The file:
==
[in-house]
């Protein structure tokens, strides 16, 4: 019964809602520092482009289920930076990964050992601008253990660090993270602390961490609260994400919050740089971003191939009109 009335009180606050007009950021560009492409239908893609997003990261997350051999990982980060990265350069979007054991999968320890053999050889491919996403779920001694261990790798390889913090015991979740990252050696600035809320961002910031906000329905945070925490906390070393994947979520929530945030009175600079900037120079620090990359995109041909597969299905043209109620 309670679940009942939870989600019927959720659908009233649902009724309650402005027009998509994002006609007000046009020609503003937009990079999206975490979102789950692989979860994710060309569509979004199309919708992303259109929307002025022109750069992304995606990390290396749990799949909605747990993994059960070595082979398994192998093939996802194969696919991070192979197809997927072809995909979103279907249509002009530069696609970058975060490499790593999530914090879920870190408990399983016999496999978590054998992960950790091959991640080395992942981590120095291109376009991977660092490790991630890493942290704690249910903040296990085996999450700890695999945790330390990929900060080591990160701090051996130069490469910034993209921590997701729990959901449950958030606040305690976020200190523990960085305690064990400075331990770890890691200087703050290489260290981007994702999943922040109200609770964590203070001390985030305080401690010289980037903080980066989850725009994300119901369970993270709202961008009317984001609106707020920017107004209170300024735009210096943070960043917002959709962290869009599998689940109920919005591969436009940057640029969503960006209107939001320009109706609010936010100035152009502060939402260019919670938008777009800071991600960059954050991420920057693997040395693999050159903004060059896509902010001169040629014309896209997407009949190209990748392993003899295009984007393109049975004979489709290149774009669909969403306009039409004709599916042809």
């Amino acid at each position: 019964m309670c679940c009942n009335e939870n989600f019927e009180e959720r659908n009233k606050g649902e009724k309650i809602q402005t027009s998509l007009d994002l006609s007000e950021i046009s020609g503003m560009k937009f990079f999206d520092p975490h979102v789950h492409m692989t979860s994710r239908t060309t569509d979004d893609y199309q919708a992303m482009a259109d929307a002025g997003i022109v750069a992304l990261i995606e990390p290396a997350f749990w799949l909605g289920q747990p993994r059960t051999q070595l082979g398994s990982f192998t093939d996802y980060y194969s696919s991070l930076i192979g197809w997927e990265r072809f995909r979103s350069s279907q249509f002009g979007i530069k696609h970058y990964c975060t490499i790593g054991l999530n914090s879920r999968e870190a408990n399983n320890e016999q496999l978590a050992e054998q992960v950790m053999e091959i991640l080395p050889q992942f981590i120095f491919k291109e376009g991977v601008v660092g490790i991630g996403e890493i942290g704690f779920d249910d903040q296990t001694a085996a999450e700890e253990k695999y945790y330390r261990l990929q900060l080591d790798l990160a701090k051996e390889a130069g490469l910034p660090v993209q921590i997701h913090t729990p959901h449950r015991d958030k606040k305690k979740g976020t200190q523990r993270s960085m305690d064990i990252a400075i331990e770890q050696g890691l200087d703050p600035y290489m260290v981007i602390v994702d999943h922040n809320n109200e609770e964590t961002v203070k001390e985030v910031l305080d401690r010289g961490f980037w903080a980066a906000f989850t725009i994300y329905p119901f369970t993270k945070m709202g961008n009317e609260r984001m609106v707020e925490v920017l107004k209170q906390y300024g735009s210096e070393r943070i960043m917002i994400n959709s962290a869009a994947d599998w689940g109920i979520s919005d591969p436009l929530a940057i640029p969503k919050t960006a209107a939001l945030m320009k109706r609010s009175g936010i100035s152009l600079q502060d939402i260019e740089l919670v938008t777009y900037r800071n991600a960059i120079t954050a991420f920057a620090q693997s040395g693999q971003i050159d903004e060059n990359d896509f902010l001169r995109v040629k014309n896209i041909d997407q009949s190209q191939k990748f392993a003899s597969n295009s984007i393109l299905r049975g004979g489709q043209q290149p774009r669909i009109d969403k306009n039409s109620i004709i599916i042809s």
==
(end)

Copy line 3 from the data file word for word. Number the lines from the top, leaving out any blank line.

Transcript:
């Amino acid at each position: 019964m309670c679940c009942n009335e939870n989600f019927e009180e959720r659908n009233k606050g649902e009724k309650i809602q402005t027009s998509l007009d994002l006609s007000e950021i046009s020609g503003m560009k937009f990079f999206d520092p975490h979102v789950h492409m692989t979860s994710r239908t060309t569509d979004d893609y199309q919708a992303m482009a259109d929307a002025g997003i022109v750069a992304l990261i995606e990390p290396a997350f749990w799949l909605g289920q747990p993994r059960t051999q070595l082979g398994s990982f192998t093939d996802y980060y194969s696919s991070l930076i192979g197809w997927e990265r072809f995909r979103s350069s279907q249509f002009g979007i530069k696609h970058y990964c975060t490499i790593g054991l999530n914090s879920r999968e870190a408990n399983n320890e016999q496999l978590a050992e054998q992960v950790m053999e091959i991640l080395p050889q992942f981590i120095f491919k291109e376009g991977v601008v660092g490790i991630g996403e890493i942290g704690f779920d249910d903040q296990t001694a085996a999450e700890e253990k695999y945790y330390r261990l990929q900060l080591d790798l990160a701090k051996e390889a130069g490469l910034p660090v993209q921590i997701h913090t729990p959901h449950r015991d958030k606040k305690k979740g976020t200190q523990r993270s960085m305690d064990i990252a400075i331990e770890q050696g890691l200087d703050p600035y290489m260290v981007i602390v994702d999943h922040n809320n109200e609770e964590t961002v203070k001390e985030v910031l305080d401690r010289g961490f980037w903080a980066a906000f989850t725009i994300y329905p119901f369970t993270k945070m709202g961008n009317e609260r984001m609106v707020e925490v920017l107004k209170q906390y300024g735009s210096e070393r943070i960043m917002i994400n959709s962290a869009a994947d599998w689940g109920i979520s919005d591969p436009l929530a940057i640029p969503k919050t960006a209107a939001l945030m320009k109706r609010s009175g936010i100035s152009l600079q502060d939402i260019e740089l919670v938008t777009y900037r800071n991600a960059i120079t954050a991420f920057a620090q693997s040395g693999q971003i050159d903004e060059n990359d896509f902010l001169r995109v040629k014309n896209i041909d997407q009949s190209q191939k990748f392993a003899s597969n295009s984007i393109l299905r049975g004979g489709q043209q290149p774009r669909i009109d969403k306009n039409s109620i004709i599916i042809s």